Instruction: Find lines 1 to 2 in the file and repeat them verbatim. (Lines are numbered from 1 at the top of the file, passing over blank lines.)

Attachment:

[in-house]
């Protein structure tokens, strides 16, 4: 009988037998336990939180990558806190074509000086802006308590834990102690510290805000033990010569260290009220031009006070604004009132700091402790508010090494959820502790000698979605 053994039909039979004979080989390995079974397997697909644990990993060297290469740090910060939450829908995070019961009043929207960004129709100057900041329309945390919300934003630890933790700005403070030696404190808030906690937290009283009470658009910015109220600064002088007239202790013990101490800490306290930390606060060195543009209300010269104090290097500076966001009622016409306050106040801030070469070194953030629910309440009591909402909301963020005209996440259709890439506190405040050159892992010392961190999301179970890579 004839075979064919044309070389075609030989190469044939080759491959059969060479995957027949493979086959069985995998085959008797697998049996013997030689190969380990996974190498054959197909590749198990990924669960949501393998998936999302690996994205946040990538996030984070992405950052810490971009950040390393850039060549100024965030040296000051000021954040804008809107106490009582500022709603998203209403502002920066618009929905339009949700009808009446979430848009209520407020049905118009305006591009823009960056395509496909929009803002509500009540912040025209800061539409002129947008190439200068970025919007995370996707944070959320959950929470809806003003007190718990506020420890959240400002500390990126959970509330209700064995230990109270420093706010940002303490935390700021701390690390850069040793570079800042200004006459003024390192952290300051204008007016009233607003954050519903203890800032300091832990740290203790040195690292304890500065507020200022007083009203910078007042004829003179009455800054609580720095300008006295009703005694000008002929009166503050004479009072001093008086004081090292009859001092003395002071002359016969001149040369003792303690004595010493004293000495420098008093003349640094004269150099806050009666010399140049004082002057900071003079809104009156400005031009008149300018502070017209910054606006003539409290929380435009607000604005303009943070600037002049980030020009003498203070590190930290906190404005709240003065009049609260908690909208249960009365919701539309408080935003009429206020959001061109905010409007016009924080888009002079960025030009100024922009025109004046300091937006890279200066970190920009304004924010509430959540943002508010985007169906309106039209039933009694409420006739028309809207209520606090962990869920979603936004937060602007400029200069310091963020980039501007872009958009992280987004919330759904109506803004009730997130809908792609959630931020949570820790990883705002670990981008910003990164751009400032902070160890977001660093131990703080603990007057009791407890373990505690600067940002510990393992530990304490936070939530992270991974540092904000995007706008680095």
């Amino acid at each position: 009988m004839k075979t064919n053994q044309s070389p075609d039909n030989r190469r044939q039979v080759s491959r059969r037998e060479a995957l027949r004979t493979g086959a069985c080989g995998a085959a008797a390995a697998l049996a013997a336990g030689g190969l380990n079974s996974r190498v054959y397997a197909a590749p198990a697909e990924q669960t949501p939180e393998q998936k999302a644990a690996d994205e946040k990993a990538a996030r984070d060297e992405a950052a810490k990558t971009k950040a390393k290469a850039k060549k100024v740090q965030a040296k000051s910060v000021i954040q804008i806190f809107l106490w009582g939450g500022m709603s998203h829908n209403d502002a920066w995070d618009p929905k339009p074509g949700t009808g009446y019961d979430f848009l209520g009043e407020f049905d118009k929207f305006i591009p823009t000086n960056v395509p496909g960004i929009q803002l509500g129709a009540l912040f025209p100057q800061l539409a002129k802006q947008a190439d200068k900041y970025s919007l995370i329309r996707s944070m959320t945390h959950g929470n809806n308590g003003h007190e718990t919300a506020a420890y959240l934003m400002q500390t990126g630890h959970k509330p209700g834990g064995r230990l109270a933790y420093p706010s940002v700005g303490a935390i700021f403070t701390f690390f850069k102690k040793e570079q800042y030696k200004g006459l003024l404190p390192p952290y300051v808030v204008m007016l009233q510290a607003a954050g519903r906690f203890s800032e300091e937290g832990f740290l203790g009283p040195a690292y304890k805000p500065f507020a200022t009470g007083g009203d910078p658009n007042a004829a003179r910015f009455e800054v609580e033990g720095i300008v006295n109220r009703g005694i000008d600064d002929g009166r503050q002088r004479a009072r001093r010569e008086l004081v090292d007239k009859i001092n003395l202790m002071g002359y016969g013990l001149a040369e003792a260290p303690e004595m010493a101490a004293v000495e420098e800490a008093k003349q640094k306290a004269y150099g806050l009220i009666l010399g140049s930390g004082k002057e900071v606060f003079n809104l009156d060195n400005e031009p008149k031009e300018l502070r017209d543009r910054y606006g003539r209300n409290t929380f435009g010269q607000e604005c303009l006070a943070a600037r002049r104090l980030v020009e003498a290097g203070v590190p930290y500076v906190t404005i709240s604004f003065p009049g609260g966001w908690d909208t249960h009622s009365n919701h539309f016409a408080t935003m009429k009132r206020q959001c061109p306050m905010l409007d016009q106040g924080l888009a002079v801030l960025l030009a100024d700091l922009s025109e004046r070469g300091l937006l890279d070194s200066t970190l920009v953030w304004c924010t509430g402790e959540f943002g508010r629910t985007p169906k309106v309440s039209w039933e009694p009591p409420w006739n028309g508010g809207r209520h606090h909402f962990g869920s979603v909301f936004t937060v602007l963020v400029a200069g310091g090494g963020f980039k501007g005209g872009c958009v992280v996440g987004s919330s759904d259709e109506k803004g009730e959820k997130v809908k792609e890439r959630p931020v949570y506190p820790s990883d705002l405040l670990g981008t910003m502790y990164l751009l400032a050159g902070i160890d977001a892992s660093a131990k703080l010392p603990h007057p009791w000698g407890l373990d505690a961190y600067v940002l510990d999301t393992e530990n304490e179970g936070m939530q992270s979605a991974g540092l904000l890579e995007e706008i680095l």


[in-house]
């Protein structure tokens, strides 16, 4: 009988037998336990939180990558806190074509000086802006308590834990102690510290805000033990010569260290009220031009006070604004009132700091402790508010090494959820502790000698979605 053994039909039979004979080989390995079974397997697909644990990993060297290469740090910060939450829908995070019961009043929207960004129709100057900041329309945390919300934003630890933790700005403070030696404190808030906690937290009283009470658009910015109220600064002088007239202790013990101490800490306290930390606060060195543009209300010269104090290097500076966001009622016409306050106040801030070469070194953030629910309440009591909402909301963020005209996440259709890439506190405040050159892992010392961190999301179970890579 004839075979064919044309070389075609030989190469044939080759491959059969060479995957027949493979086959069985995998085959008797697998049996013997030689190969380990996974190498054959197909590749198990990924669960949501393998998936999302690996994205946040990538996030984070992405950052810490971009950040390393850039060549100024965030040296000051000021954040804008809107106490009582500022709603998203209403502002920066618009929905339009949700009808009446979430848009209520407020049905118009305006591009823009960056395509496909929009803002509500009540912040025209800061539409002129947008190439200068970025919007995370996707944070959320959950929470809806003003007190718990506020420890959240400002500390990126959970509330209700064995230990109270420093706010940002303490935390700021701390690390850069040793570079800042200004006459003024390192952290300051204008007016009233607003954050519903203890800032300091832990740290203790040195690292304890500065507020200022007083009203910078007042004829003179009455800054609580720095300008006295009703005694000008002929009166503050004479009072001093008086004081090292009859001092003395002071002359016969001149040369003792303690004595010493004293000495420098008093003349640094004269150099806050009666010399140049004082002057900071003079809104009156400005031009008149300018502070017209910054606006003539409290929380435009607000604005303009943070600037002049980030020009003498203070590190930290906190404005709240003065009049609260908690909208249960009365919701539309408080935003009429206020959001061109905010409007016009924080888009002079960025030009100024922009025109004046300091937006890279200066970190920009304004924010509430959540943002508010985007169906309106039209039933009694409420006739028309809207209520606090962990869920979603936004937060602007400029200069310091963020980039501007872009958009992280987004919330759904109506803004009730997130809908792609959630931020949570820790990883705002670990981008910003990164751009400032902070160890977001660093131990703080603990007057009791407890373990505690600067940002510990393992530990304490936070939530992270991974540092904000995007706008680095």